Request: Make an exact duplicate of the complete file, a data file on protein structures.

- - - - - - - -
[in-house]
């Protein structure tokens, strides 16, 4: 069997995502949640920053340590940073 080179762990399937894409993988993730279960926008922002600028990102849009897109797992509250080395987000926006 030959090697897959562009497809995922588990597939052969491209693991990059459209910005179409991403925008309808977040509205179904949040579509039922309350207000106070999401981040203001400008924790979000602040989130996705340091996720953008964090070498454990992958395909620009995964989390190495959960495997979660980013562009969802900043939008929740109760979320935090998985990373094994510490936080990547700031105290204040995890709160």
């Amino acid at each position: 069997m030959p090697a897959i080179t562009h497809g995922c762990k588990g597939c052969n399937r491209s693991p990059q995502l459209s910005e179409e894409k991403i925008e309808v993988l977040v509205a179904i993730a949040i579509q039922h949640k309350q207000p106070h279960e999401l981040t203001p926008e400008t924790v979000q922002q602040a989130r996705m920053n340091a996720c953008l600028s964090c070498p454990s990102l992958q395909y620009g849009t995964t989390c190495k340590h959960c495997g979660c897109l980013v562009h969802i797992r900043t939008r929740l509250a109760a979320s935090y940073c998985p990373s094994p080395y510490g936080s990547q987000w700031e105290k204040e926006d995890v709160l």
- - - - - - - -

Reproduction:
[in-house]
């Protein structure tokens, strides 16, 4: 069997995502949640920053340590940073 080179762990399937894409993988993730279960926008922002600028990102849009897109797992509250080395987000926006 030959090697897959562009497809995922588990597939052969491209693991990059459209910005179409991403925008309808977040509205179904949040579509039922309350207000106070999401981040203001400008924790979000602040989130996705340091996720953008964090070498454990992958395909620009995964989390190495959960495997979660980013562009969802900043939008929740109760979320935090998985990373094994510490936080990547700031105290204040995890709160």
């Amino acid at each position: 069997m030959p090697a897959i080179t562009h497809g995922c762990k588990g597939c052969n399937r491209s693991p990059q995502l459209s910005e179409e894409k991403i925008e309808v993988l977040v509205a179904i993730a949040i579509q039922h949640k309350q207000p106070h279960e999401l981040t203001p926008e400008t924790v979000q922002q602040a989130r996705m920053n340091a996720c953008l600028s964090c070498p454990s990102l992958q395909y620009g849009t995964t989390c190495k340590h959960c495997g979660c897109l980013v562009h969802i797992r900043t939008r929740l509250a109760a979320s935090y940073c998985p990373s094994p080395y510490g936080s990547q987000w700031e105290k204040e926006d995890v709160l």